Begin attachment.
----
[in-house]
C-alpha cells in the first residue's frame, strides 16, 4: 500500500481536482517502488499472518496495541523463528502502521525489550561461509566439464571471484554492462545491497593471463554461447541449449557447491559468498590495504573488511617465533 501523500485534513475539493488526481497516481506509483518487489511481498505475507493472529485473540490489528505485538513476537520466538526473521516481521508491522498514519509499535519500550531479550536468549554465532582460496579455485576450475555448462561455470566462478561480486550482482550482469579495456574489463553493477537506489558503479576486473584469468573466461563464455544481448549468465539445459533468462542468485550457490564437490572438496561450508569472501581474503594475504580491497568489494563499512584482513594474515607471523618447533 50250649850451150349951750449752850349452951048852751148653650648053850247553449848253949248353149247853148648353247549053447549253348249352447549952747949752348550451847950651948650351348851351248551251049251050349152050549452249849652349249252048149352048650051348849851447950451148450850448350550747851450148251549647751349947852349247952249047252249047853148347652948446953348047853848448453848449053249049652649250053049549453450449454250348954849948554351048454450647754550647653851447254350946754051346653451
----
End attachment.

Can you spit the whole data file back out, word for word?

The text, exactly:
[in-house]
C-alpha cells in the first residue's frame, strides 16, 4: 500500500481536482517502488499472518496495541523463528502502521525489550561461509566439464571471484554492462545491497593471463554461447541449449557447491559468498590495504573488511617465533 501523500485534513475539493488526481497516481506509483518487489511481498505475507493472529485473540490489528505485538513476537520466538526473521516481521508491522498514519509499535519500550531479550536468549554465532582460496579455485576450475555448462561455470566462478561480486550482482550482469579495456574489463553493477537506489558503479576486473584469468573466461563464455544481448549468465539445459533468462542468485550457490564437490572438496561450508569472501581474503594475504580491497568489494563499512584482513594474515607471523618447533 50250649850451150349951750449752850349452951048852751148653650648053850247553449848253949248353149247853148648353247549053447549253348249352447549952747949752348550451847950651948650351348851351248551251049251050349152050549452249849652349249252048149352048650051348849851447950451148450850448350550747851450148251549647751349947852349247952249047252249047853148347652948446953348047853848448453848449053249049652649250053049549453450449454250348954849948554351048454450647754550647653851447254350946754051346653451